Project description:The purpose of this study is to characterize the dosimetric properties and accuracy of a novel treatment platform (Edge radiosurgery system) for localizing and treating patients with frameless, image-guided stereotactic radiosurgery (SRS) and stereotactic body radiotherapy (SBRT). Initial measurements of various components of the system, such as a comprehensive assessment of the dosimetric properties of the flattening filter-free (FFF) beams for both high definition (HD120) MLC and conical cone-based treatment, positioning accuracy and beam attenuation of a six degree of freedom (6DoF) couch, treatment head leakage test, and integrated end-to-end accuracy tests, have been performed. The end-to-end test of the system was performed by CT imaging a phantom and registering hidden targets on the treatment couch to determine the localization accuracy of the optical surface monitoring system (OSMS), cone-beam CT (CBCT), and MV imaging systems, as well as the radiation isocenter targeting accuracy. The deviations between the percent depth-dose curves acquired on the new linac-based system (Edge), and the previously published machine with FFF beams (TrueBeam) beyond D(max) were within 1.0% for both energies. The maximum deviation of output factors between the Edge and TrueBeam was 1.6%. The optimized dosimetric leaf gap values, which were fitted using Eclipse dose calculations and measurements based on representative spine radiosurgery plans, were 0.700 mm and 1.000 mm, respectively. For the conical cones, 6X FFF has sharper penumbra ranging from 1.2-1.8 mm (80%-20%) and 1.9-3.8 mm (90%-10%) relative to 10X FFF, which has 1.2-2.2mm and 2.3-5.1mm, respectively. The relative attenuation measurements of the couch for PA, PA (rails-in), oblique, oblique (rails-out), oblique (rails-in) were: -2.0%, -2.5%, -15.6%, -2.5%, -5.0% for 6X FFF and -1.4%, -1.5%, -12.2%, -2.5%, -5.0% for 10X FFF, respectively, with a slight decrease in attenuation versus field size. The systematic deviation between the OSMS and CBCT was -0.4 ± 0.2 mm, 0.1± 0.3mm, and 0.0 ± 0.1 mm in the vertical, longitudinal, and lateral directions. The mean values and standard deviations of the average deviation and maximum deviation of the daily Winston-Lutz tests over three months are 0.20 ± 0.03 mm and 0.66 ± 0.18 mm, respectively. Initial testing of this novel system demonstrates the technology to be highly accurate and suitable for frameless, linac-based SRS and SBRT treatment.
Project description:Radiation therapy with high dose rate and flattening filter-free (FFF) beams has the potential advantage of greatly reduced treatment time and out-of-field dose. Current inverse planning algorithms are, however, not customized for beams with nonuniform incident profiles and the resultant IMRT plans are often inefficient in delivery. The authors propose a total-variation regularization (TVR)-based formalism by taking the inherent shapes of incident beam profiles into account.A novel TVR-based inverse planning formalism is established for IMRT with nonuniform beam profiles. The authors introduce a TVR term into the objective function, which encourages piecewise constant fluence in the nonuniform FFF fluence domain. The proposed algorithm is applied to lung and prostate and head and neck cases and its performance is evaluated by comparing the resulting plans to those obtained using a conventional beamlet-based optimization (BBO).For the prostate case, the authors' algorithm produces acceptable dose distributions with only 21 segments, while the conventional BBO requires 114 segments. For the lung case and the head and neck case, the proposed method generates similar coverage of target volume and sparing of the organs-at-risk as compared to BBO, but with a markedly reduced segment number.TVR-based optimization in nonflat beam domain provides an effective way to maximally leverage the technical capacity of radiation therapy with FFF fields. The technique can generate effective IMRT plans with improved dose delivery efficiency without significant deterioration of the dose distribution.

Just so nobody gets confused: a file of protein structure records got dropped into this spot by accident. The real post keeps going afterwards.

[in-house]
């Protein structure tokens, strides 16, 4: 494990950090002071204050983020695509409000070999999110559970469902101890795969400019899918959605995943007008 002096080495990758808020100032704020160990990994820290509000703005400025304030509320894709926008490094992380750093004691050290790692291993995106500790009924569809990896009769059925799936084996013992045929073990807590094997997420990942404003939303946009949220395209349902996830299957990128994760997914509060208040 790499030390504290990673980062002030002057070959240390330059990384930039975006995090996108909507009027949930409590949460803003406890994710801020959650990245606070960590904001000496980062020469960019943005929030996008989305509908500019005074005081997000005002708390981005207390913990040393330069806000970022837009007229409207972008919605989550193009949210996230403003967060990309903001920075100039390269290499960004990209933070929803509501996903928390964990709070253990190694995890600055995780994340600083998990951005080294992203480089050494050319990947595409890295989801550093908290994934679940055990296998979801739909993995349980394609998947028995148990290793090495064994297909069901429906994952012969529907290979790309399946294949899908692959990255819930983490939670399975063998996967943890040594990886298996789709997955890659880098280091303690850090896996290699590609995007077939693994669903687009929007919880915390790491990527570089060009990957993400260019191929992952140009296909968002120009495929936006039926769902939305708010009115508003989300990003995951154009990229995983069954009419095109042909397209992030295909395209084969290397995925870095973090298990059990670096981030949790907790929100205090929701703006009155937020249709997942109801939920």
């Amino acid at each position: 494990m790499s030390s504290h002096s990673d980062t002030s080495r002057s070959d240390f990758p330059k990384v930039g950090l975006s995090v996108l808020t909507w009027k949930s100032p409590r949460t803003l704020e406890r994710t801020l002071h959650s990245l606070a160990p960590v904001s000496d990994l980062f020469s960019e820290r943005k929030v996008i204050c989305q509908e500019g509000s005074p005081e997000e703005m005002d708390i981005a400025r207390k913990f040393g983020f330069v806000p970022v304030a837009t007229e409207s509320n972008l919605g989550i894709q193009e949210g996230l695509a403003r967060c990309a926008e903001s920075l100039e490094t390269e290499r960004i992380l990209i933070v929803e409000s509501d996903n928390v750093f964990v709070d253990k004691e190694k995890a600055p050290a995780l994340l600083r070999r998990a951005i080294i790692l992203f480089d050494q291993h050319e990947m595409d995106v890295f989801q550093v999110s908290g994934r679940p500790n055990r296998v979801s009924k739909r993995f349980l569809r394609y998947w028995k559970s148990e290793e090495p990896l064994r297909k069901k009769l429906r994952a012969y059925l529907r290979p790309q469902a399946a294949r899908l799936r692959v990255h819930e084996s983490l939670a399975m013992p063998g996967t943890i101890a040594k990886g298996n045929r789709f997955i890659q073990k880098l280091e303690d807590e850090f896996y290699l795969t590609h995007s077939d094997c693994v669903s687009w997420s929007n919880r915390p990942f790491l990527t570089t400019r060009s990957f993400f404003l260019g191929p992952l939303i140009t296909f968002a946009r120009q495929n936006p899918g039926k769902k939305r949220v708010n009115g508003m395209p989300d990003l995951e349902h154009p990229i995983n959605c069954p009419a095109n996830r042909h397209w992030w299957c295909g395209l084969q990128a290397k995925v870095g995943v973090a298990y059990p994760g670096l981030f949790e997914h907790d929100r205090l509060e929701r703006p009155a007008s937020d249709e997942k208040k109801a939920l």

Project description:<h4>Background and purpose</h4>Hypofractionated radiotherapy of prostate cancer reduces the overall treatment time but increases the per-fraction beam-on time due to the higher fraction doses. This increased fraction treatment time results in a larger uncertainty of the prostate position. The purpose of this study was to investigate the effect of prostate motion during flattening filter free (FFF) Volumetric Modulated Arc Therapy (VMAT) in ultrahypofractionation of prostate cancer radiotherapy with preserved plan quality compared to conventional flattened beams.<h4>Materials and methods</h4>Nine prostate patients from the Scandinavian HYPO-RT-PC trial were re-planned using VMAT technique with both conventional and flattening filter free beams. Two fractionation schedules were used, one hypofractionated (42.7?Gy in 7 fractions), and one conventional (78.0?Gy in 39 fractions). Pre-treatment verification measurements were performed on all plans and the treatment time was recorded. Measurements with simulated prostate motion were performed for the plans with the longest treatment times.<h4>Results</h4>All the 10FFF plans fulfilled the clinical gamma pass rate, 90% (3%, 2?mm), during all simulated prostate motion trajectories. The 10MV plans only fulfilled the clinical pass rate for three of the trajectories. The mean beam-on-time for the hypofractionated plans were reduced from 2.3?min to 1.0?min when using 10FFF compared to 10MV. No clinically relevant differences in dose distribution were identified when comparing the plans with different beam qualities.<h4>Conclusion</h4>Flattening-filter free VMAT reduces treatment times, limiting the dosimetric effect of organ motion for ultrahypofractionated prostate cancer with preserved plan quality.